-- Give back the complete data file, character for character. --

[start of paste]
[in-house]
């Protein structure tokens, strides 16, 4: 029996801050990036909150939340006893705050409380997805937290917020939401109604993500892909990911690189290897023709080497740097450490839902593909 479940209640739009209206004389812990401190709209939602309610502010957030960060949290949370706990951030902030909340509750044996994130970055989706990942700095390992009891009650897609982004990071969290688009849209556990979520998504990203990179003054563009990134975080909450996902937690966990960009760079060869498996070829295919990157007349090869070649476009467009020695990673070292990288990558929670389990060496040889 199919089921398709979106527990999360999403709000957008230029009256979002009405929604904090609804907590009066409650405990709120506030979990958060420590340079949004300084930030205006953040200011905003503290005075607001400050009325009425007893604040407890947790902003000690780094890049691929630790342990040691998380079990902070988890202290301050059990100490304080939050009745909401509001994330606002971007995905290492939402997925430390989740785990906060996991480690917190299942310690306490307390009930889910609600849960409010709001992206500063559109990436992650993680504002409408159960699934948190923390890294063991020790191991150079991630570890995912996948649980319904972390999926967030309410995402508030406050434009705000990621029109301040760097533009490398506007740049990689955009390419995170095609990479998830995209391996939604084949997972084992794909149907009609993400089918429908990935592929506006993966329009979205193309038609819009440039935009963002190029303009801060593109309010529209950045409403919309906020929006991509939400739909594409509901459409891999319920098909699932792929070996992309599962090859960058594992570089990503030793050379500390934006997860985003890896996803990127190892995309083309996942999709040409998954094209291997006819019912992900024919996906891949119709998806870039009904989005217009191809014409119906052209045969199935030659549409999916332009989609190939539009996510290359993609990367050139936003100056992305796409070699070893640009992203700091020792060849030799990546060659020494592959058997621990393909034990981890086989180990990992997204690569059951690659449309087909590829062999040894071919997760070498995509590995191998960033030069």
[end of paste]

[in-house]
């Protein structure tokens, strides 16, 4: 029996801050990036909150939340006893705050409380997805937290917020939401109604993500892909990911690189290897023709080497740097450490839902593909 479940209640739009209206004389812990401190709209939602309610502010957030960060949290949370706990951030902030909340509750044996994130970055989706990942700095390992009891009650897609982004990071969290688009849209556990979520998504990203990179003054563009990134975080909450996902937690966990960009760079060869498996070829295919990157007349090869070649476009467009020695990673070292990288990558929670389990060496040889 199919089921398709979106527990999360999403709000957008230029009256979002009405929604904090609804907590009066409650405990709120506030979990958060420590340079949004300084930030205006953040200011905003503290005075607001400050009325009425007893604040407890947790902003000690780094890049691929630790342990040691998380079990902070988890202290301050059990100490304080939050009745909401509001994330606002971007995905290492939402997925430390989740785990906060996991480690917190299942310690306490307390009930889910609600849960409010709001992206500063559109990436992650993680504002409408159960699934948190923390890294063991020790191991150079991630570890995912996948649980319904972390999926967030309410995402508030406050434009705000990621029109301040760097533009490398506007740049990689955009390419995170095609990479998830995209391996939604084949997972084992794909149907009609993400089918429908990935592929506006993966329009979205193309038609819009440039935009963002190029303009801060593109309010529209950045409403919309906020929006991509939400739909594409509901459409891999319920098909699932792929070996992309599962090859960058594992570089990503030793050379500390934006997860985003890896996803990127190892995309083309996942999709040409998954094209291997006819019912992900024919996906891949119709998806870039009904989005217009191809014409119906052209045969199935030659549409999916332009989609190939539009996510290359993609990367050139936003100056992305796409070699070893640009992203700091020792060849030799990546060659020494592959058997621990393909034990981890086989180990990992997204690569059951690659449309087909590829062999040894071919997760070498995509590995191998960033030069």